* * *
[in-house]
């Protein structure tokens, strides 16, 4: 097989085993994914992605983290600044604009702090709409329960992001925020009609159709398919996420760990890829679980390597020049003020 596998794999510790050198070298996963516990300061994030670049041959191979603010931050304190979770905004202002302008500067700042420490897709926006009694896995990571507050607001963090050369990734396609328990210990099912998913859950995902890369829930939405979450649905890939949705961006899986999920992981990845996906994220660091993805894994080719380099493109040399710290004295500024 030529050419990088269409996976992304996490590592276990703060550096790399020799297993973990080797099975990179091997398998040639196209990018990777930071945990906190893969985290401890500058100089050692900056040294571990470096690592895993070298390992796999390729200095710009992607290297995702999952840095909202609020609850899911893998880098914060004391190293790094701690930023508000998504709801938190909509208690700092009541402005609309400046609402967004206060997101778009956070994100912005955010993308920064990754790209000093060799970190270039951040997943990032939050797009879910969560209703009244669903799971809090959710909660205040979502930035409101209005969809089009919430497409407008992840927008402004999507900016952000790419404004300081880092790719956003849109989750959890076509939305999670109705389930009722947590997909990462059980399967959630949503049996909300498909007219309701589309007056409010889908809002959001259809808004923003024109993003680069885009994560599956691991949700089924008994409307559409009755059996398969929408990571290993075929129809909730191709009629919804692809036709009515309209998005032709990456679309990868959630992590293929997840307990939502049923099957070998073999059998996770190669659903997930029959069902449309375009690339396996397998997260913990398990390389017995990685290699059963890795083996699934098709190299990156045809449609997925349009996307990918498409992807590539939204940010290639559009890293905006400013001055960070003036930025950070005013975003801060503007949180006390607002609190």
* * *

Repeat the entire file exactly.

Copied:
[in-house]
């Protein structure tokens, strides 16, 4: 097989085993994914992605983290600044604009702090709409329960992001925020009609159709398919996420760990890829679980390597020049003020 596998794999510790050198070298996963516990300061994030670049041959191979603010931050304190979770905004202002302008500067700042420490897709926006009694896995990571507050607001963090050369990734396609328990210990099912998913859950995902890369829930939405979450649905890939949705961006899986999920992981990845996906994220660091993805894994080719380099493109040399710290004295500024 030529050419990088269409996976992304996490590592276990703060550096790399020799297993973990080797099975990179091997398998040639196209990018990777930071945990906190893969985290401890500058100089050692900056040294571990470096690592895993070298390992796999390729200095710009992607290297995702999952840095909202609020609850899911893998880098914060004391190293790094701690930023508000998504709801938190909509208690700092009541402005609309400046609402967004206060997101778009956070994100912005955010993308920064990754790209000093060799970190270039951040997943990032939050797009879910969560209703009244669903799971809090959710909660205040979502930035409101209005969809089009919430497409407008992840927008402004999507900016952000790419404004300081880092790719956003849109989750959890076509939305999670109705389930009722947590997909990462059980399967959630949503049996909300498909007219309701589309007056409010889908809002959001259809808004923003024109993003680069885009994560599956691991949700089924008994409307559409009755059996398969929408990571290993075929129809909730191709009629919804692809036709009515309209998005032709990456679309990868959630992590293929997840307990939502049923099957070998073999059998996770190669659903997930029959069902449309375009690339396996397998997260913990398990390389017995990685290699059963890795083996699934098709190299990156045809449609997925349009996307990918498409992807590539939204940010290639559009890293905006400013001055960070003036930025950070005013975003801060503007949180006390607002609190």